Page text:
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Component oriented design
08-05-2010, 03:27 PM,
Component oriented design
While working on the texture, model, sound managers(caches), I've noticed that the same pattern would be applicable to other objects(car, cardynamics, ...).

Joe, what do you think about going towards a component oriented implementation?

First rough concept of the track description file given available components(transform, drawable, body, surface):

t0 = transform
t0.position = 0, 1, 0
t0.orientation = 0, 0.15, 0.15

d0 = drawable
d0.transform = t0
d0.mesh = tree.obj
d0.texture = tree.png
d0.color = 1, 1, 1 # default color(no blending)
d0.doublesided = true

To make it collidable/dynamic add a body component (body and drawable are sharing transform and mesh):

s0 = surface
s0.bumplength = 1.0
s0.bumpamlitude = 0.2
s0.treaded = 0.7
s0.nontreaded = 0.4
s0.rollresistance = 1.0

b0 = body
b0.transform = t0
b0.shape = tree.obj
b0.mass = 0 # default mass(static body)
b0.surface = s0
08-05-2010, 11:14 PM,
So first of all, the way the scene is defined in the track description file is independent from how the engine is structured. The engine could be component-based or not at all component based and still use description file layout you proposed. I like the layout you proposed.

About the engine architecture... I think the general idea of the component-based stuff is good, but I don't like the implementation that they commonly use: "Giving each component a common interface means deriving from a base class with virtual functions." My understanding is that component-based architecture means making all components derive from a generic component class, putting all the components into one component manager, and having that update them all in one big generic update. I don't like that at all. In my opinion, making all of your component types derive from a generic component class blurs the lines between the components. Instead, break things out into different components that have their own, unrelated types. Drawables get their own type, and are unrelated to physics bodies which get their own type, etc.

The two arguments for component-based aggregation (as I understand them) are 1) data-driven aggregation and 2) easy updating of all objects.

For 1, I don't think doing the full-on component thing and allowing data-driven aggregation gets you much; I foresee difficulty later on with debugging and understanding code. Instead of defining aggregation in your data, just put it in your code. If it's a car, then make a car type and have it include drawable and body objects.

For 2, I understand that if all bodies need to be updated, you might not want to traverse all of your entity types to see if they have bodies that need to be updated. Instead of going component-based, though, just put all of your physics bodies into a body manager, and have the manager update all bodies. Just keep a reference around inside your entity. I think that's a lot clearer than making all bodies derive from the generic component type and putting all components in a component manager and having that update all components, especially since sometimes the manager needs to do a lot of work that is specific to the type of component it's updating.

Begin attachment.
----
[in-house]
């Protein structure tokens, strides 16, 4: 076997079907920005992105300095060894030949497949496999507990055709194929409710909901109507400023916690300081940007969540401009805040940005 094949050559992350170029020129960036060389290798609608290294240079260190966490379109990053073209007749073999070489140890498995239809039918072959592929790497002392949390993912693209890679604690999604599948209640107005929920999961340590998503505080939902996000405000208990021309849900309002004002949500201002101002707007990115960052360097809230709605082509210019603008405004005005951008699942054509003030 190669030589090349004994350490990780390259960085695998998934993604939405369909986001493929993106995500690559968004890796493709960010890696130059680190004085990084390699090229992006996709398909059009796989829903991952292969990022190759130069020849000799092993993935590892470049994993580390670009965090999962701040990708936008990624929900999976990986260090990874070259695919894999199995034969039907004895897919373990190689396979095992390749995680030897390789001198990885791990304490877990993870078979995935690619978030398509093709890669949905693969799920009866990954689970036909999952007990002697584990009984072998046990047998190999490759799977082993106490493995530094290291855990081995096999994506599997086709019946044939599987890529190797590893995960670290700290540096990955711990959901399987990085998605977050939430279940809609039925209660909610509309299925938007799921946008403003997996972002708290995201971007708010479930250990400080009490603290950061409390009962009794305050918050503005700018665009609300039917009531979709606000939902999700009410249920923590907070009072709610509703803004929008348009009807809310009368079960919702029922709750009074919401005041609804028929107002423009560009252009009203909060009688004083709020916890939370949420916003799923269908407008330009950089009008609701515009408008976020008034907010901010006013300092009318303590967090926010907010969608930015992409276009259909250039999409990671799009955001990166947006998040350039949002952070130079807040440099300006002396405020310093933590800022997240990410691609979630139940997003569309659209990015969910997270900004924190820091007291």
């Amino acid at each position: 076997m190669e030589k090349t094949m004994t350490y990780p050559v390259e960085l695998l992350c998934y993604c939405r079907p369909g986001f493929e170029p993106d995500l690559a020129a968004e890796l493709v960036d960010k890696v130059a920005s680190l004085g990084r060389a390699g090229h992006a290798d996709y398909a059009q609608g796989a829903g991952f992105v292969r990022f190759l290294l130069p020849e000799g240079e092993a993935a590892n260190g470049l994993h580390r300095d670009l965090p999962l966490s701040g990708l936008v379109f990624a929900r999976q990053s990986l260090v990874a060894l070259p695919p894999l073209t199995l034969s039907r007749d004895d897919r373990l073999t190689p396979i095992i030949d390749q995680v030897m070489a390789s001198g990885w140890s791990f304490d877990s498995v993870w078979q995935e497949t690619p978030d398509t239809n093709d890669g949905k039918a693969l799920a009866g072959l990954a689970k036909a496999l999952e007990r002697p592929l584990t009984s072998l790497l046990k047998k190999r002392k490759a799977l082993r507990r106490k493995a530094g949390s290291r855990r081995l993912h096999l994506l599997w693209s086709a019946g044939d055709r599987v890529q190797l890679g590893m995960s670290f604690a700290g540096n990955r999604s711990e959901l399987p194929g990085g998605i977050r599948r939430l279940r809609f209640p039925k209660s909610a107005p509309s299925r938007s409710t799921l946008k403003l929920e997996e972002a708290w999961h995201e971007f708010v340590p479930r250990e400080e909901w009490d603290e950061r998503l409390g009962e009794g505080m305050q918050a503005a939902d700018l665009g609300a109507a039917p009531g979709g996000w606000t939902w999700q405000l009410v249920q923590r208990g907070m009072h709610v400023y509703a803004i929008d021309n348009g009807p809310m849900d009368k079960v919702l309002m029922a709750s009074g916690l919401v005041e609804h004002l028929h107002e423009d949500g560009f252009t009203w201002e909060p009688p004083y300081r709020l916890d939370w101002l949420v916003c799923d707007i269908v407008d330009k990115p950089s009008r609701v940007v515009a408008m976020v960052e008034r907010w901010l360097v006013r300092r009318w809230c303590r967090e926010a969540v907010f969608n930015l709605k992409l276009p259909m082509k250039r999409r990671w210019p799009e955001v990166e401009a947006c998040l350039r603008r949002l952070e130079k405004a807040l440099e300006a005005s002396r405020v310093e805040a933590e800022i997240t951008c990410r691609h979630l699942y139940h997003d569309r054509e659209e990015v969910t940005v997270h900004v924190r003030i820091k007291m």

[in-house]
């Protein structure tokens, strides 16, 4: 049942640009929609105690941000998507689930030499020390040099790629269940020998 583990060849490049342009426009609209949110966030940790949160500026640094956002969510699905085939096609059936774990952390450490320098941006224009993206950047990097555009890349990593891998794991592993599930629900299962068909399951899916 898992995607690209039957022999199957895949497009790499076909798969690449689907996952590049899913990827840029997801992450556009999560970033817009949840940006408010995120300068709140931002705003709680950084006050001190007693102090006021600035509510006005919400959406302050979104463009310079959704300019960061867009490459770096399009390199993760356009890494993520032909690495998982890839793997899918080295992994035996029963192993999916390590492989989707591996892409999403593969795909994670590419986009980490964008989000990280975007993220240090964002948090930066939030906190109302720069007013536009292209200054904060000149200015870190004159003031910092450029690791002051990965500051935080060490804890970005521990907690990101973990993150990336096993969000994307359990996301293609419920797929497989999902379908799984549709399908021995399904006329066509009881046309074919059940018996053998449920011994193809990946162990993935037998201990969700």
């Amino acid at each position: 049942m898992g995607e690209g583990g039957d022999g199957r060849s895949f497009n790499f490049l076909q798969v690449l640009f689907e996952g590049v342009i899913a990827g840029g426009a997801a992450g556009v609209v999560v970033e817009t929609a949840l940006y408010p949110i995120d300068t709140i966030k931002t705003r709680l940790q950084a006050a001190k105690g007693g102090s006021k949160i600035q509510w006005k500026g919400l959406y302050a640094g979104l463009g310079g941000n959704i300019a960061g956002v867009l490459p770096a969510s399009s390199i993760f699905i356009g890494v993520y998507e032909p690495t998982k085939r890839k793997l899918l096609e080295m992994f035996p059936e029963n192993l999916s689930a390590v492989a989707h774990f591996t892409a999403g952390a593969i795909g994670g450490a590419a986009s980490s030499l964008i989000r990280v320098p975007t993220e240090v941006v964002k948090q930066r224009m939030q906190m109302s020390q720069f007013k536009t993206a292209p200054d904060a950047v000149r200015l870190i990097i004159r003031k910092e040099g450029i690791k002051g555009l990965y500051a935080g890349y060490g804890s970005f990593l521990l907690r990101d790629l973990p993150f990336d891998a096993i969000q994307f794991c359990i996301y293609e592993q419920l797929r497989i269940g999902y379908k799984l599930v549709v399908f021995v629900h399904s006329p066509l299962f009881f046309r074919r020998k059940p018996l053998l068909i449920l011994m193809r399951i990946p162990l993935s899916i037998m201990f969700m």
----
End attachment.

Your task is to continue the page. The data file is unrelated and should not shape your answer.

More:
Okay, that was a brain dump, I'll stop now.
08-06-2010, 04:20 PM,
I think there is no need to have a base class for the components. We could have a bunch of concrete component "managers".

class ComponentManager
template <class T>
shared_ptr<T> get(const Load<T> & loader);
Manager<Texture> textures;
Manager<Model> models;

The component itself could be a simple struct. The loader class implements loading logics. Hmm... the concrete loaders will still have to implement a common interface.

The motivation for the component based aproach for me has been to get rid of the gigantic interfaces of car, cardynamics. I think the car doesn't have to know that it has got brakes, clutch and a transmission. The driver/input and head-up display could deal(communicate) with this components directly.
08-08-2010, 01:44 AM,
Hmm, I don't think there's anything in the current architecture stopping the input or HUD from dealing with the brakes, clutch, etc directly. The reason I didn't do that and instead routed everything through the CAR object was to provide a layer of abstraction. The abstraction allows the CAR to present a standardized interface to the brakes/transmission/etc for the rest of the game. It's nice because it allows stuff like auto-clutching if you don't have a dedicated clutch input, for example. If you take that sort of code out of CAR, then you have to start putting it somewhere else, either inside the clutch (which I don't like because then the clutch has to know stuff about the game's controls) or in whatever was previously delegating that functionality to CAR (in this case I think it would be GAME, which is even larger and more crowded than CAR).

However, I do agree though that there are a lot of useless functions in CAR that merely call functions in CARDYNAMICS. We could break out the CARDYNAMICS from the CAR, so the CARDYNAMICS handles all non-visual aspects of the car, then turn CAR into some sort of CARINSTANCE or even an abstract OBJECTINSTANCE that handles placing one or more textured models at one or more offsets, and updating those models appropriately when given a CARDYNAMICS object. The driver input code that's currently scattered between GAME and CAR could be put in a new CARCONTROLLER object that calls functions in CARDYNAMICS. The HUD would also communicate with the CARDYNAMICS object. The idea is to be more like a model/view/controller architecture.

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